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Humans are social creatures. We rely on socialization to physically decrease our levels of stress and to feel engaged within a community. “Adequate amounts of social support are associated with increases in levels of a hormone called oxytocin, which functions to decrease anxiety levels and stimulate the parasympathetic nervous system calming down responses….The more social support people have, the less stress will have an opportunity to affect them in a negative way.”[1]

However, our communities, the sources of human socialization, have been shrinking. In his non-fiction bestseller Bowling Alone,[2] author Robert Putnam explored the detrimental impact 20th century modernization has had on our communities and social interactions. With changes in our work and social structures, people have become more isolated and engage in communal activities less. This isolation and loneliness can have a negative impact on our mental health, with decreases in oxytocin levels leading to increased anxiety.[3] Deprivation of social interaction and a sense of connection to others can increase stress and lead to depression.[4] And when we’re feeling stressed or depressed, the natural inclination is to withdraw even further, creating a vicious cycle of greater isolation and deeper depression.

Therefore, one of the best ways to break the cycle of isolation and depression is to find ways of increasing your social connections and rebuild a sense of community, even if you start with a simple phone call or video conference with a friend or family member. That interaction can boost your oxytocin levels, making you feel happier and more connected.

There are a host of other ways to improve your social networks. If you have a particular hobby, for example, find a local collection of like-minded individuals that gather weekly to participate in your craft. Volunteering for an organization you support not only provides a sense of community, but engagement in altruistic behavior is another method to boost your sense of well-being. Another good place to start on your path to well-being is at one of CCPHP’s SENS Solution® Events, where you can socialize with folks who are also on this journey to better health.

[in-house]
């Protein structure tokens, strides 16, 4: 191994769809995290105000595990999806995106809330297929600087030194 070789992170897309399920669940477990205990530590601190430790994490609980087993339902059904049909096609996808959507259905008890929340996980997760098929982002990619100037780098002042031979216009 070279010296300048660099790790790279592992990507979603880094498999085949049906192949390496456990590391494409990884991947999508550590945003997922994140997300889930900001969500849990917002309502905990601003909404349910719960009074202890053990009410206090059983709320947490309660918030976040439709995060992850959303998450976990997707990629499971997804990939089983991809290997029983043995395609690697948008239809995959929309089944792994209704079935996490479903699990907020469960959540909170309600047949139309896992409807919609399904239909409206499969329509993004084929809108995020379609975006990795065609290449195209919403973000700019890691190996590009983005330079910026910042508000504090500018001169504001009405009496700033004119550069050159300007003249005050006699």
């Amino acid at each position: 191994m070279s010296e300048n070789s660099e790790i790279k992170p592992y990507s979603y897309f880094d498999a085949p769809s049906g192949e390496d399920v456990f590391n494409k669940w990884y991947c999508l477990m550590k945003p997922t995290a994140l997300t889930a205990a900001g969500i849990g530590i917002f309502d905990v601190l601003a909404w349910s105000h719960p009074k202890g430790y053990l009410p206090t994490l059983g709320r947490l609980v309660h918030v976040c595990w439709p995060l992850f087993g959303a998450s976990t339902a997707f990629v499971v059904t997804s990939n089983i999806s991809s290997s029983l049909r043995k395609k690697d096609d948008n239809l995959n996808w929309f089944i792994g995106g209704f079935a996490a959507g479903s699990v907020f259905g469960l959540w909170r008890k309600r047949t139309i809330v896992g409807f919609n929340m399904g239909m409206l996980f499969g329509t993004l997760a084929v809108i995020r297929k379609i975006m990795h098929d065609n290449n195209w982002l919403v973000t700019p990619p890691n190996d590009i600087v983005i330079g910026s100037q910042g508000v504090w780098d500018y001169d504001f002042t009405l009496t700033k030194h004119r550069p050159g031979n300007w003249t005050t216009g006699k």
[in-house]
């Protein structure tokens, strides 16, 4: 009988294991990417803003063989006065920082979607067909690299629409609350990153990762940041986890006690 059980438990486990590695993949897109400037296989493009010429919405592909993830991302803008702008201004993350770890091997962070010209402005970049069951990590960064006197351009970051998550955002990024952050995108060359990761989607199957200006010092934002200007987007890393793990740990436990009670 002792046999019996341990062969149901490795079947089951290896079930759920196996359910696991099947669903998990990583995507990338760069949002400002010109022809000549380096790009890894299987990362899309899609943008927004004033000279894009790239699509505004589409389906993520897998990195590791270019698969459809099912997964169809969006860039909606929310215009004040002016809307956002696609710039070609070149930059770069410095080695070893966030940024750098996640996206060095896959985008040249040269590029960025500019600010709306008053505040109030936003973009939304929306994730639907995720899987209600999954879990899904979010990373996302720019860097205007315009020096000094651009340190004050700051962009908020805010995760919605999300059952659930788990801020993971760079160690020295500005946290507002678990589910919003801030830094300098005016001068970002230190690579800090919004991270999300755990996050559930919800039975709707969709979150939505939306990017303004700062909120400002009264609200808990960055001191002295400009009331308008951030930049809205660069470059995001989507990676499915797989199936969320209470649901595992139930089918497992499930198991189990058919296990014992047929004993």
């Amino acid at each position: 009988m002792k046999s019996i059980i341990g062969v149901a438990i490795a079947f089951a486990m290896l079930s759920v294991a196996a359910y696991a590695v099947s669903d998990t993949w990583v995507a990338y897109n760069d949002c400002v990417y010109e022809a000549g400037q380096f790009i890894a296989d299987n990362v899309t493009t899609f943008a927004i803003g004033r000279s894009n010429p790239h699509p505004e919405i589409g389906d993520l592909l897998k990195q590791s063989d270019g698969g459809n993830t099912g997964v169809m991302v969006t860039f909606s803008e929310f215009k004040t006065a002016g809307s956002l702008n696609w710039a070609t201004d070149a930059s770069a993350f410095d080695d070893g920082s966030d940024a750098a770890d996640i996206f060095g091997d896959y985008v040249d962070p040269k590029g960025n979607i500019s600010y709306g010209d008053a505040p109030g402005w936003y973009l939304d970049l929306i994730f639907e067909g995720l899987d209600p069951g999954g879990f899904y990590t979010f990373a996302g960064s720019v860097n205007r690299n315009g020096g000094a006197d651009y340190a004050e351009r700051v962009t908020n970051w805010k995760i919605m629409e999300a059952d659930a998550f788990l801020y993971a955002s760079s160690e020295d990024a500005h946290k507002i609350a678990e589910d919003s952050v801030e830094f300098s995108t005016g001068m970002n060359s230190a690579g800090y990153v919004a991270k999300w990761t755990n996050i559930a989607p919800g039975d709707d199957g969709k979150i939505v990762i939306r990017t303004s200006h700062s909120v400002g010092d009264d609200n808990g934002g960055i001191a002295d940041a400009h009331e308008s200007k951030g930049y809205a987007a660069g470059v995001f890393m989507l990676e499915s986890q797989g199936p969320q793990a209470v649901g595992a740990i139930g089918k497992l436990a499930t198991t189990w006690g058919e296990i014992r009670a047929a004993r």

Moreover, increasing your social activities may provide benefits not only to your mental health, it can also help your physical well-being, as well. An active social life may help you stay healthy longer, since the hormones socialization releases into the body help the immune system combat illnesses.[5] Additionally, certain studies have indicated that increased socialization may help stave off dementia.[6]

It is far too easy in these modern times to become a victim of stress and anxiety. Learn how to lean on your friends and family and make time for activities that require group participation. You’ll be happy you did.

 

References

[1] H. Mills, Ph.D., N. Reiss, Ph.D. & M. Dombeck, Ph.D. (Jun. 30, 2008). Social Impact of Stress. Retrieved from https://www.mentalhelp.net/articles/social-impact-of-stress/.

[2] R. Putnam. (2000). Bowling Alone. Simon & Schuster.

[3] “Socialization appears to release oxytocin into our nervous systems, which functions to decrease anxiety levels and stimulate the parasympathetic nervous system calming down responses.” SeeH. Mills, Ph.D., N. Reiss, Ph.D. & M. Dombeck, Ph.D. Socialization and Altruistic Acts as Stress Relief. Retrieved from https://www.mentalhelp.net/articles/socialization-and-altruistic-acts-as-stress-relief/

[4] Ibid.

[5] A. Troyer, Ph.D., C.Psych. (June 30, 2016). The Health Benefits of Socializing. Retrieved from https://www.psychologytoday.com/us/blog/living-mild-cognitive-impairment/201606/the-health-benefits-socializing.

[6] Ibid.